Groups & Periods The numbers listed at the top of the table are called Groups; they show how many electrons are present at the outermost electron shell. There are 8 groups in the table. A group is all the vertical columns of elements, and all the elements in each group have similar properties, they are a chemical family. Periods are the rows going horizontally across the Periodic table, the first period has 2 elements, and the second one has 8, and so on.
Metals & Non-metals In the table above, the red squares of elements represent metals and the yellows are non-metals. The green squares of elements which create a border line between metals and non-metals are called semi-metals or metalloids. Metalloids behave as a metal in some ways but like a non -metal in others. For example, Silicon is shiny like a metal, but brittle like a non-metal. Tin-oxide also reacts both like a metal and non-metal oxide. As this behaviour is like an acid and a base, it is called an amphoteric oxide.
Properties of metals: Shiny, magnetic, conductor of heat, conductor of electricity, strong, ductile, malleable, high-melting points, dense, sonorous.
Properties of non-metals: dull, poor conductor of heat, poor conductor of electricity, low-melting points, brittle.
Metals Metals are located to the left of the borderline of the periodic table. They are able to conduct heat and electricity. They are called conductors. They are able to conduct electricity because they have delocalized electrons which can easily enter and exit the atom. The looser the ‘sea’ of electrons is in a metallic structure, the less resistance and the better conductor.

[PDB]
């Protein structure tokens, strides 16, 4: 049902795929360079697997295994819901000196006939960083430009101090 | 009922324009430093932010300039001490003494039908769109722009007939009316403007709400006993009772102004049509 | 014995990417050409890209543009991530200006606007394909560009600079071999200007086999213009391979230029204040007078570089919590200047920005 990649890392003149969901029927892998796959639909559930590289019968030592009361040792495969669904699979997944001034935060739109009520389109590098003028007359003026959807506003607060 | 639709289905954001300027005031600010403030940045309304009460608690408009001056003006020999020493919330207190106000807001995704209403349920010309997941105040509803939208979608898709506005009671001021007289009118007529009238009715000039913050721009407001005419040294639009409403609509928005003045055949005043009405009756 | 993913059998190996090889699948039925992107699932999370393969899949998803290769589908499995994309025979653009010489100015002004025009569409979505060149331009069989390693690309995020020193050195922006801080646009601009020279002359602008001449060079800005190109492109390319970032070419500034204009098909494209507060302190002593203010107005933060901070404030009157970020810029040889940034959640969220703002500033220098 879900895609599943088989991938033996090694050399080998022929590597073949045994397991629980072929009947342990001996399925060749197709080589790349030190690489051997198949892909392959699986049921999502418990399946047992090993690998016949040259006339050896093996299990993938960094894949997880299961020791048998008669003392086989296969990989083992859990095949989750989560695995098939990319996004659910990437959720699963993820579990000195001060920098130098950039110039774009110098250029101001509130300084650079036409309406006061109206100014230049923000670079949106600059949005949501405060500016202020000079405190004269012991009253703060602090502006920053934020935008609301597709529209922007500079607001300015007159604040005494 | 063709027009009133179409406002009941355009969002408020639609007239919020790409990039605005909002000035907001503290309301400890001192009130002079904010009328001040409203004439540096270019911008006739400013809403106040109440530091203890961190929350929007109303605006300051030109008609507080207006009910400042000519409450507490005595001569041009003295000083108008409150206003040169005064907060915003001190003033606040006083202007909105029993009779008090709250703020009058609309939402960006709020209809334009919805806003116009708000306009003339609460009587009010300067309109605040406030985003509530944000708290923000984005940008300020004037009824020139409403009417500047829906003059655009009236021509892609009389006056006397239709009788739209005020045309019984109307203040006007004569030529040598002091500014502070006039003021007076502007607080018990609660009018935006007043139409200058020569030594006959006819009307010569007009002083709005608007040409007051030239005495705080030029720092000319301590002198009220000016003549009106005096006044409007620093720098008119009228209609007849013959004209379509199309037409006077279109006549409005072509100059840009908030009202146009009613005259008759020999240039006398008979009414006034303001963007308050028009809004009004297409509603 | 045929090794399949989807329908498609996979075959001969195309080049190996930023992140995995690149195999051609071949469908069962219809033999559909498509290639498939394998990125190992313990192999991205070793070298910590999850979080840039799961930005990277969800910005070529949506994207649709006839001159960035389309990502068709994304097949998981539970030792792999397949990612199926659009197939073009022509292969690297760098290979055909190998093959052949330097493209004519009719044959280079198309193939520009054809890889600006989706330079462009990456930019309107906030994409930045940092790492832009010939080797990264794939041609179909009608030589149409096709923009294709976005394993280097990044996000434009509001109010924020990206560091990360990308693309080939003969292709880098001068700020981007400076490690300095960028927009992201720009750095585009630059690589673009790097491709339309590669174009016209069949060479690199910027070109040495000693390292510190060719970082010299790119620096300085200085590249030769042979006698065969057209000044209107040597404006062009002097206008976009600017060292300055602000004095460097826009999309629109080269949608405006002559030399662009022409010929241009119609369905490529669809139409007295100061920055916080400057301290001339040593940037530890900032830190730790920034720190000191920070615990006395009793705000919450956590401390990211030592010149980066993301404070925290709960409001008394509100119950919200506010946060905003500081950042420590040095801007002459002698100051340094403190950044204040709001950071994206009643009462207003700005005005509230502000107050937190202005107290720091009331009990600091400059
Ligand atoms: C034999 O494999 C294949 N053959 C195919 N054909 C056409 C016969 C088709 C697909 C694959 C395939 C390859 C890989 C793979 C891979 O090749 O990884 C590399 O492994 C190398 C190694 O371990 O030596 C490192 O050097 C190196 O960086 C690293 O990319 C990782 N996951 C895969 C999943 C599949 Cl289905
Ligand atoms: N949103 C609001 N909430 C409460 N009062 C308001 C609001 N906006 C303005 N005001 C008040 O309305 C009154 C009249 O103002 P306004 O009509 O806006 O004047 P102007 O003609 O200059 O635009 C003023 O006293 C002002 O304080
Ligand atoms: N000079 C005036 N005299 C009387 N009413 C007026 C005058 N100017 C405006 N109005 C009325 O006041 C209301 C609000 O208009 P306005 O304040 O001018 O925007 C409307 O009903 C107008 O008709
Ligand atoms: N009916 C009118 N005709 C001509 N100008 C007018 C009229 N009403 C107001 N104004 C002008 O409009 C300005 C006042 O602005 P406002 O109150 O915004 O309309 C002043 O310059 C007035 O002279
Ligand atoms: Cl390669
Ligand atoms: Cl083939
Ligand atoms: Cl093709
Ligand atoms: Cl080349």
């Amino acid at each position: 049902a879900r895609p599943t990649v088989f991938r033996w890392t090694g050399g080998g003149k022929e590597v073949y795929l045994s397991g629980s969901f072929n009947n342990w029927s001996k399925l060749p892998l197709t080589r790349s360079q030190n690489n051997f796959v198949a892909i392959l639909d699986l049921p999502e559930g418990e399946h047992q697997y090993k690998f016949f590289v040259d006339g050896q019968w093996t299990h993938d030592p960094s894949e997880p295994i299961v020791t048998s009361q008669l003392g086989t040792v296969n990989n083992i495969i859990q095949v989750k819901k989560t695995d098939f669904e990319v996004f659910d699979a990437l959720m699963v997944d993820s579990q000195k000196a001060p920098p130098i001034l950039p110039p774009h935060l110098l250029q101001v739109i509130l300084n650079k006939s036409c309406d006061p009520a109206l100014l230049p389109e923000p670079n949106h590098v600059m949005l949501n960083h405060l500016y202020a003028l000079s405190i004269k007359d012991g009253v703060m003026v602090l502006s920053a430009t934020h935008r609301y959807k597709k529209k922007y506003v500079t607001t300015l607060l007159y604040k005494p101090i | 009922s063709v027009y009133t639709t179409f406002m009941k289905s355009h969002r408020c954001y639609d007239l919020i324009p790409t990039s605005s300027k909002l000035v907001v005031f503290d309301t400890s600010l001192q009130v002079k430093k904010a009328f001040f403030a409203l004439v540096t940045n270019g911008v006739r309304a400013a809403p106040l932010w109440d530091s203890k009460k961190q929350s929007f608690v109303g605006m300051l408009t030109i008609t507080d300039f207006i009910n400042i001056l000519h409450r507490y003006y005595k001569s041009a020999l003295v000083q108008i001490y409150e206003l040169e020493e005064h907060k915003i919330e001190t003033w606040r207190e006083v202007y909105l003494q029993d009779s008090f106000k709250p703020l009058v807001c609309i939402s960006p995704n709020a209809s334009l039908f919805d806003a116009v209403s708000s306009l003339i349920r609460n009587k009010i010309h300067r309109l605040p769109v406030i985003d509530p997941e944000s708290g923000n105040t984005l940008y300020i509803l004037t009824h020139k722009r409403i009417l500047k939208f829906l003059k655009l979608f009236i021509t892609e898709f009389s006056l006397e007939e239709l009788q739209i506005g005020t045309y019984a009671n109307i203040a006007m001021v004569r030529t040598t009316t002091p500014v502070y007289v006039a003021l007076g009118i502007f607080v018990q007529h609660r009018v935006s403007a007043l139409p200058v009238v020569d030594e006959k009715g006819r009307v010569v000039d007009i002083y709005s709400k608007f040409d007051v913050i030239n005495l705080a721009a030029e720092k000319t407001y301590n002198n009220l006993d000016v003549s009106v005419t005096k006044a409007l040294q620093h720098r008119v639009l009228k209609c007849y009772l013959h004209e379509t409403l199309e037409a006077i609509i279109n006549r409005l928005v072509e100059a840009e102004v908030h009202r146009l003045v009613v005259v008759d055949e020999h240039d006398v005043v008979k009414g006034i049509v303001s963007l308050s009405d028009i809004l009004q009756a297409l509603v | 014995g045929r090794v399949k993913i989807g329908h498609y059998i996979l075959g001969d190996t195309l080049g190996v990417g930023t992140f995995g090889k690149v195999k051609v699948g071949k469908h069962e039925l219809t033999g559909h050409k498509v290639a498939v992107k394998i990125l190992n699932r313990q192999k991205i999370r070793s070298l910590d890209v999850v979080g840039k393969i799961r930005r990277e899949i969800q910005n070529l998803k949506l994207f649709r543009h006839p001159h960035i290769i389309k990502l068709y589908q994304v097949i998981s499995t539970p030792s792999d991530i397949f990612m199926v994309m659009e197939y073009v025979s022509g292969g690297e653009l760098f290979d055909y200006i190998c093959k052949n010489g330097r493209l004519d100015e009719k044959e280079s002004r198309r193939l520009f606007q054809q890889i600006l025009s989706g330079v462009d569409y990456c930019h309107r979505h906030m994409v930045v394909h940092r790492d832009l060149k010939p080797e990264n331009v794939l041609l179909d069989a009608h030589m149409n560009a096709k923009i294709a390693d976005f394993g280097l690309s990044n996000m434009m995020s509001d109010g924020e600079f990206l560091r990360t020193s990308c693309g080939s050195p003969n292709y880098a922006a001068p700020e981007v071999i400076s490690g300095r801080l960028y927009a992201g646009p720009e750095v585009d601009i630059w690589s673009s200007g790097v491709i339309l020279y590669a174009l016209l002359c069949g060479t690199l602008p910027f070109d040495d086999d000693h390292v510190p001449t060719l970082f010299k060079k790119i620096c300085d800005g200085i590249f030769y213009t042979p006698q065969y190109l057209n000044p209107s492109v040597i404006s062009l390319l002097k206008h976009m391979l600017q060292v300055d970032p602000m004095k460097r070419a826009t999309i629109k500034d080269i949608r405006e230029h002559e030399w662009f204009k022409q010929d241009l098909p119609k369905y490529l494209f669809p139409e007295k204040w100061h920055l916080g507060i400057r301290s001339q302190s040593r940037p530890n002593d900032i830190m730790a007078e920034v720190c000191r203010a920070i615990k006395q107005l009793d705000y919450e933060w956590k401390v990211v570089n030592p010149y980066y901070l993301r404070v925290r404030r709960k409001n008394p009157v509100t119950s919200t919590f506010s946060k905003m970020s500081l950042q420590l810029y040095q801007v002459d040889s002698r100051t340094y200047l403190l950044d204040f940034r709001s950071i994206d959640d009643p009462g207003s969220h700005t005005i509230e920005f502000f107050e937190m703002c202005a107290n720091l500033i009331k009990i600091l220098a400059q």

Reactivity and Forces of Attraction To react, an element needs to complete all their main electron shells. In group 1, all metals have one electron on their last shell; therefore it would be easier to complete the shells by taking away that one electron. When this happens, there is an unbalanced charge as the numbers of positive protons are not the same as the negative electrons; thus the atom becomes a positive ion.
Going down group 1 elements of the Periodic table, they increase in reactivity. This is because the atomic number increases going down. This tells us that the number of protons thus electrons is increasing, meaning more electron shells are needed. When there are electron shells in between the nucleus and the outer electrons, the shielding effect commences. This weakens the force of attraction between the positive protons and negative outer electron of atoms. The distance created by the shells between the protons and outer electron also weakens the atom’s force of attraction. Therefore it is easier to loose that one outer electron during a reaction; and the element becomes more reactive than others. However, if the force of attraction is stronger, it becomes more difficult to separate the outer electron from the atom, and the element is unreactive in comparison to the others. Conversely, in group 7, it is easier to add one more electron rather than taking away 7 electrons to complete the shells. Therefore where the force of attraction is stronger (top of the group) the easier it is to attract an extra electron to the atom. Henceforth the element is more reactive. As a result, group 1 elements increase in reactivity going down the Periodic table, but group 7 elements decrease in reactivity going downwards.